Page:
Ghostwave Audio has announced the release of its Organic Manipulations soundset for the Synplant software synthesizer by Sonic Charge.
Organic Manipulations is a collection of 64 original patches for Sonic Charge Synplant.
From otherworldly pads and keys, to sequences, percussions and semi-real instruments like acoustic bass and organ, this set was designed to be instantly usable in your productions, adding a twist only Synplant can add.
If you are looking to bring Synplant to a new level, then this bank may just be your answer.
The soundset is available for the introductory price of 6.90 EUR until September 30th, 2012 (regular price 8.90 EUR). A demo bank with 8 patches is available to download.
Sonic Charge has announced the release of Permut8, an effect plug-in for Windows and Mac that can modulate, manipulate and mangle your audio in countless ways through the combination of some basic but unique building blocks.
The Permut8 user-interface might seem a bit intimidating at first. Make no mistake, this is complex machinery at work, but it is also a product that is designed for experimentation and happy accidents.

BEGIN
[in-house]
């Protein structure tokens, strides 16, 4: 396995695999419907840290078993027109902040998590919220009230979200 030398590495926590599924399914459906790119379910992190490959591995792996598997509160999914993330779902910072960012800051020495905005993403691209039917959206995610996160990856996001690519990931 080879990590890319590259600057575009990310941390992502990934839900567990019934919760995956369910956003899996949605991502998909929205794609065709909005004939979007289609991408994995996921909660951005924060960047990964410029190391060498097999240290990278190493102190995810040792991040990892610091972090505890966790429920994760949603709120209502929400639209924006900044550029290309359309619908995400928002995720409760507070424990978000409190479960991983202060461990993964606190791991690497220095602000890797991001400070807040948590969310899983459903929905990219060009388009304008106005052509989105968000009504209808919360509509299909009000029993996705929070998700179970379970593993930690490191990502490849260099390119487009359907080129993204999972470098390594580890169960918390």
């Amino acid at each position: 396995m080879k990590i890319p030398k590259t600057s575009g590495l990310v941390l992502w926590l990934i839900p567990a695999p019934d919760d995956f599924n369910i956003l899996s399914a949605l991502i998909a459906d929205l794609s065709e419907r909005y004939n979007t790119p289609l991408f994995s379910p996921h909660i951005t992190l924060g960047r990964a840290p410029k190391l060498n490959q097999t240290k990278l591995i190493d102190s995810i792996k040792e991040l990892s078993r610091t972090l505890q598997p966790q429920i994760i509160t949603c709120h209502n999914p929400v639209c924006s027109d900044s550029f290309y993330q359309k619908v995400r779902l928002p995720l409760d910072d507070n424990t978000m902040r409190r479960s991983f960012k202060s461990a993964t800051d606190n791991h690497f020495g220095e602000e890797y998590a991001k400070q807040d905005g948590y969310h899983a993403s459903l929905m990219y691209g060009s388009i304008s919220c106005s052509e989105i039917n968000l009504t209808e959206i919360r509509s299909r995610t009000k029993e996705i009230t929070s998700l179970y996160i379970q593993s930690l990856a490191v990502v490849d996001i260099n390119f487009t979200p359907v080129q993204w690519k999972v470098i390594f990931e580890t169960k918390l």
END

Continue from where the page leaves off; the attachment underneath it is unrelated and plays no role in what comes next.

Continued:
Permut8 is an effect plug-in that embraces the sounds of primitive digital signal processing hardware. It is programmable to produce a wide range of effects from traditional delays and flangers to beat-repeaters, bit-crushers and yet unheard of circuit bent madness. At its core is a 12-bit digital delay with variable sample rate from 0 to 352 khz. The delay is controlled by a programmable processor with an assortment of operators, allowing you to create almost any type of effect you can imagine and many more that you can’t. The input and output stages offers virtual analog components for saturation, limiting and filtering. The output can be fed back into the input to create echoes, comb-filter effects and never-ending chaos.
With Permut8 we have made a serious effort to make a plug-in that feels and sounds like a piece of physical digital hardware and not like your typical software effect. Permut8 can make aliasing noises that would make any Commodore 64 green of envy, but its aliasing is different from what you normally encounter in software DSP. For example, it is unrelated to the host sample rate and you can tune it exactly with the “clock frequency” knob. Furthermore, the components that should not alias, e.g. the “analog” saturation, employ heavy-duty anti-aliasing and oversampling techniques to avoid doing so. Permut8 has got just the right dose of hiss, hum, distortion and unpredictability to make it come alive without sacrificing fidelity when you don’t want to.
Introduction to Sonic Charge’s Permut8 effect unit.
Permut8 for Windows and Mac (VST/AU) is available to purchase for $66 USD (+ VAT if applicable).
Sonic Charge has announced it will be releasing its Permut8 effect plug-in this Monday.
Many of you have seen and solved the puzzle we put up earlier (524 to be precise) and you can listen to some examples on our home page right now. Now I think it is about time to do a little introduction.